Judgment reversed.

ZIMMERMAN, STEWART, MATTHIAS and HART, JJ., concur.

WEYGANDT, C. J., and MIDDLETON, J., dissent.

MIDDLETON, Judge (dissenting).

The real issue in this case does not involve the mere right to remove a so-called shop card which is the physical property of the defendant union. The real issue involves that which is symbolized by the removal of the shop card.

The plaintiff, Foutts, has operated a union barbershop since November 19, 1936. On that date he received the union shop card in question which symbolized his agreement with the union, a portion of which agreement required him:

"(a) To abide by the laws of the J. B. I. U. of A. governing shop cards and such laws as may be made in the future for the proper government of the same.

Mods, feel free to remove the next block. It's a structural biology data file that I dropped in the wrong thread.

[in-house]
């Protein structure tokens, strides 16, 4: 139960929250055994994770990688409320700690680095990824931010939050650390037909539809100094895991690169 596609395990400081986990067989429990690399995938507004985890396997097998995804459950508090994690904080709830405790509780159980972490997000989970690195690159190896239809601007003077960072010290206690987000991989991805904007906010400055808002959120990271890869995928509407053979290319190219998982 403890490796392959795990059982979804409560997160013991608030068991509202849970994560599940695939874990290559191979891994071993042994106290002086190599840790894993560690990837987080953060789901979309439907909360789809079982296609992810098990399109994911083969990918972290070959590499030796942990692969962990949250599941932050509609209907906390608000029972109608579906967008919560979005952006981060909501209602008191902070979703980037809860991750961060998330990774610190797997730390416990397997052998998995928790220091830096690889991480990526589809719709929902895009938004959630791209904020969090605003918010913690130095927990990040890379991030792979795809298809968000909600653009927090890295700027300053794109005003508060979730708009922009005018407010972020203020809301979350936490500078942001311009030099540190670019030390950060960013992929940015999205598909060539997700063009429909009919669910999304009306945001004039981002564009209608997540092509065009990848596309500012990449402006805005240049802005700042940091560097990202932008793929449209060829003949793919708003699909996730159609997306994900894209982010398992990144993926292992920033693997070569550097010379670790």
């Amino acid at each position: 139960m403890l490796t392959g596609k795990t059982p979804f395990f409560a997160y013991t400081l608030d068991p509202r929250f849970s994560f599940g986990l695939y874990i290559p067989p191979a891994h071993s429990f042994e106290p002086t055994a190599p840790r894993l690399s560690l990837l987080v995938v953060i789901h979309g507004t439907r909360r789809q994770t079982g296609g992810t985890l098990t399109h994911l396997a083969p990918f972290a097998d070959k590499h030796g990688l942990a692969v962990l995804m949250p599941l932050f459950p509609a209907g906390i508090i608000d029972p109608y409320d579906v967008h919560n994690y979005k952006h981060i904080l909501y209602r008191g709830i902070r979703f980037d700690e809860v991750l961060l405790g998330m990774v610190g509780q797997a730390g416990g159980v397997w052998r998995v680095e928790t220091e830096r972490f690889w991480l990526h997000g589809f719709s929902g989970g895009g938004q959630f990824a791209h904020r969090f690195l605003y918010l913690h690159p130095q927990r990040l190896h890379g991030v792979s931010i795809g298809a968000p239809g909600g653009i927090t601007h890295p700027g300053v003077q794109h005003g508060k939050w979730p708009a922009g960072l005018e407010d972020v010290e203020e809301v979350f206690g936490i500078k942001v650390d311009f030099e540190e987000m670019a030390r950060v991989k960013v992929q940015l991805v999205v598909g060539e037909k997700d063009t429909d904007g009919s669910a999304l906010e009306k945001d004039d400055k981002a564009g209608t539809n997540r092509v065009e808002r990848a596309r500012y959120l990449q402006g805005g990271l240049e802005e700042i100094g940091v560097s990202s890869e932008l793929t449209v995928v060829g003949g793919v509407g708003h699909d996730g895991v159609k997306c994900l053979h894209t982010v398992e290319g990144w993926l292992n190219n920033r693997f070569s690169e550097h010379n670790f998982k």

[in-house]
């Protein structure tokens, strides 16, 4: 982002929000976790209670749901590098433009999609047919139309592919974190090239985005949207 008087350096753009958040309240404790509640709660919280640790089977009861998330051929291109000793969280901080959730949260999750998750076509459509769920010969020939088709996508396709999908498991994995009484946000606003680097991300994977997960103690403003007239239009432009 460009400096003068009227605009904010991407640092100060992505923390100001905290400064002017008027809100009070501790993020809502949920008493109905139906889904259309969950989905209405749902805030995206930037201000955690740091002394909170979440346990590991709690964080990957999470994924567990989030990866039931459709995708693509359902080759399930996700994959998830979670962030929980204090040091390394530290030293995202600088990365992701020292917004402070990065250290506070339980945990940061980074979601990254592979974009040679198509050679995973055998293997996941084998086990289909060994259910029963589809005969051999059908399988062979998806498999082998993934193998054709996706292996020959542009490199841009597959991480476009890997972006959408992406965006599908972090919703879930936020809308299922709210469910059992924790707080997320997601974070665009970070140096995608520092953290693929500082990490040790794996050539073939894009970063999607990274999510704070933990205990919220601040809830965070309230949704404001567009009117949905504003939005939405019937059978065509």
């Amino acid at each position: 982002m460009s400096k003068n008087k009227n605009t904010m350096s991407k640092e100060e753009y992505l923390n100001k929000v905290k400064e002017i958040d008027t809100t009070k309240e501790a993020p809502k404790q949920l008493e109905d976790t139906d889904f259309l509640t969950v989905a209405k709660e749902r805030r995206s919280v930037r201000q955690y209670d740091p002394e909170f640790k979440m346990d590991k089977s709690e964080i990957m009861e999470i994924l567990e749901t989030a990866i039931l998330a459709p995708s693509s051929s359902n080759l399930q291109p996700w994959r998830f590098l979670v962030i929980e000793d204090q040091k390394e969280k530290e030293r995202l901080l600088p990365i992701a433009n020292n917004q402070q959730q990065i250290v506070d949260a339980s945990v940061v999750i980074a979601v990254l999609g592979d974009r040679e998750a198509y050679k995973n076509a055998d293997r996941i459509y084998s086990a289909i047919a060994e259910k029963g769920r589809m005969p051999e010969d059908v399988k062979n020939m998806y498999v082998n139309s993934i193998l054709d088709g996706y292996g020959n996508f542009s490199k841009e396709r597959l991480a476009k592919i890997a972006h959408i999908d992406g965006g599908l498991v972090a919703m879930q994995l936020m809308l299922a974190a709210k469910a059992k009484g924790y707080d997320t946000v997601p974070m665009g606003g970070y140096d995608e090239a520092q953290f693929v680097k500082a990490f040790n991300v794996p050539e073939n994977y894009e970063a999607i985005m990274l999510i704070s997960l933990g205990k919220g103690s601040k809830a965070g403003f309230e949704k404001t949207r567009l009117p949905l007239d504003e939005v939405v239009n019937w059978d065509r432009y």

"(b) To abide by the laws of the local union, now and in the future, with reference to prices, hours, wages, etc., etc.

"(c) To peaceably give up said shop card on demand of the local union or local executive board through its duly appointed representative, for the violation of any local or international laws.

"(d) To peaceably give up said shop card to the general secretary-treasurer, or duly appointed representative, in case of the suspension or disbandment of the local union which issues it, or for any other cause when called upon to do so."

It may well be urged that under this agreement Foutts was required to conform to all reasonable and legal "laws" adopted by the union but the agreement would not *788 bind Foutts, for all time in the future, to abide by illegal enactments of the union or "laws" so unreasonable as not to have been within the contemplation of himself and the union at the time the agreement was made.